He repeatedly read the news. He tried to find out the significance of carrying a story on this failure with such prominence in a daily of the stature of the paper. In Mihir Sen's failure, Brojen saw the pillar of success for him. He took a vow to cross the mighty Channel. He expressed his desire to noted sports journalist S. A. Mannan, commonly known as Ladu Bhai in our sports arena. Brojen persuaded Ladu Bhai to accompany him to Calcutta where he introduced himself with Mr. Mihir Sen without introducing him as a swimmer. He gathered a lot of information about crossing the English Channel. Having kindled a great hope in his mind to cross the channel in future after conversation with Mihir Sen, he came back to Dhaka.
With the earnest hope of crossing the channel, Brojen started an all-out preparation. As part of his prolonged preparation, he swam back and forth in the Dhaka Stadium swimming pool a distance of 12 miles in 1957. The event was inaugurated by Mr. Justice Ibrahim. After a month, in the same venue he covered a distance of 26 miles. In September of the same year he swam continuously for 48 hours in the same place and, after it, he was drawn out of the pool by the then Chief Minister Mr. Ataur Rahman Khan.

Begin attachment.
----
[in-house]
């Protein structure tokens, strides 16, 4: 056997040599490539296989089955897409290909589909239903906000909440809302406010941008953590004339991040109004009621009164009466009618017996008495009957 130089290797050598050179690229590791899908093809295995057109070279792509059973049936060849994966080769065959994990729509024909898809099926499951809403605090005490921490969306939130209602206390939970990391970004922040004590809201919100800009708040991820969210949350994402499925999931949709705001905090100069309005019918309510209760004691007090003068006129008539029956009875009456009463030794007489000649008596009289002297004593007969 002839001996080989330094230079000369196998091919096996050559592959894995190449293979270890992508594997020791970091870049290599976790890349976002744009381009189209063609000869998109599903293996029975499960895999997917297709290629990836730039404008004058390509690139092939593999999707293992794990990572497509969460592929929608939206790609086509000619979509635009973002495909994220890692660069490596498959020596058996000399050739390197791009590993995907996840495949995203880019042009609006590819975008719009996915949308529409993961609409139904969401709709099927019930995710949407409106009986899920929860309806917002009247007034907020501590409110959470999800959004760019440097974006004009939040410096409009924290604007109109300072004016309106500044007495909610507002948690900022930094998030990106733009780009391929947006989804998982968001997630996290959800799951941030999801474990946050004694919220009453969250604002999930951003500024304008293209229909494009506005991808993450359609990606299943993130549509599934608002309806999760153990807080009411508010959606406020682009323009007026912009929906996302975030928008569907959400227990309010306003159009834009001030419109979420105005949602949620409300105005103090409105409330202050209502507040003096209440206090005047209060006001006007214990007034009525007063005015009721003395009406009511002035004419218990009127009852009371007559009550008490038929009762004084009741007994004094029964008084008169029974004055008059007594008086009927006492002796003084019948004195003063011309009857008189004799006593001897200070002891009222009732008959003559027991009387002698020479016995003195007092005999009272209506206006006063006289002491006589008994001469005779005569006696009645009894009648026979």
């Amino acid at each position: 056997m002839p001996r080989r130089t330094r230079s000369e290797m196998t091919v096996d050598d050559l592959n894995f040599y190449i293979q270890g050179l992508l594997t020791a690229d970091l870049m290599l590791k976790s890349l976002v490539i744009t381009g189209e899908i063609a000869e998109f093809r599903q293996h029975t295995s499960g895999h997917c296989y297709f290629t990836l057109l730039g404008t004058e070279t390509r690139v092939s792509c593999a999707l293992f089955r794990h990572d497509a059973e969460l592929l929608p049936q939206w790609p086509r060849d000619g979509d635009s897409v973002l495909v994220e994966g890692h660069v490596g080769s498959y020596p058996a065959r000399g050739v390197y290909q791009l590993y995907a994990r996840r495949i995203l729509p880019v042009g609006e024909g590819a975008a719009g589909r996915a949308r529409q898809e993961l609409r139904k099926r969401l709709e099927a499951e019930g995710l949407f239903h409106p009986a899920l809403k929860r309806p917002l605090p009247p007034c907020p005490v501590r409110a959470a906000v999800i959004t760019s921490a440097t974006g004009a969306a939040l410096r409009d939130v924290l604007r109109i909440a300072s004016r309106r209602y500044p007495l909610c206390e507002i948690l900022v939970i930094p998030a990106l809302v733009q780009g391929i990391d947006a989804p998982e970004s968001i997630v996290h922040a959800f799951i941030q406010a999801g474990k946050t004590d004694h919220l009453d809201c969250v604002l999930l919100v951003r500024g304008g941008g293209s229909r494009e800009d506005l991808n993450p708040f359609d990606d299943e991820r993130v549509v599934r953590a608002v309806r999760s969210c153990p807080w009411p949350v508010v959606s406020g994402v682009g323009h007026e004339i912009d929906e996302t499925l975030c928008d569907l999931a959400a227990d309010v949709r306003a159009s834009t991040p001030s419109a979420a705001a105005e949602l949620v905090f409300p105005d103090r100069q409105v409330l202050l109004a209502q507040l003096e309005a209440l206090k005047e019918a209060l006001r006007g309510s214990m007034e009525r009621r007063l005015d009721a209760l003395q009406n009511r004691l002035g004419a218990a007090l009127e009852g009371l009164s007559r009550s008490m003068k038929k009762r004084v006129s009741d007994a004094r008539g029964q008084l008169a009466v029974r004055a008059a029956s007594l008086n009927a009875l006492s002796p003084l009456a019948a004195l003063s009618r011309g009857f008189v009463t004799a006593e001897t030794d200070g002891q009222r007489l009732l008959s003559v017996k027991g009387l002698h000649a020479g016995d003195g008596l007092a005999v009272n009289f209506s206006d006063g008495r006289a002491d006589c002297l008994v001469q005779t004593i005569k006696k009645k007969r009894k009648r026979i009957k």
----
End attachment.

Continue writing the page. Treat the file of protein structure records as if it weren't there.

As part of training in turbulent water, he set out on a long distance swimming from Narayangong to Chandpur. Accordingly, all was arranged the President of the then East Pakistan Sports Federation -- Brigadier Shahebdad, appointed two rifle men to escort him in a boat. In the estuary of Chandpur, they were caught in a sudden nor'wester when he was salvaged by the steamer Ostrich. By this time he covered a distance of 45 miles. Thousands of people thronged at Chandpur rover-port to greet him.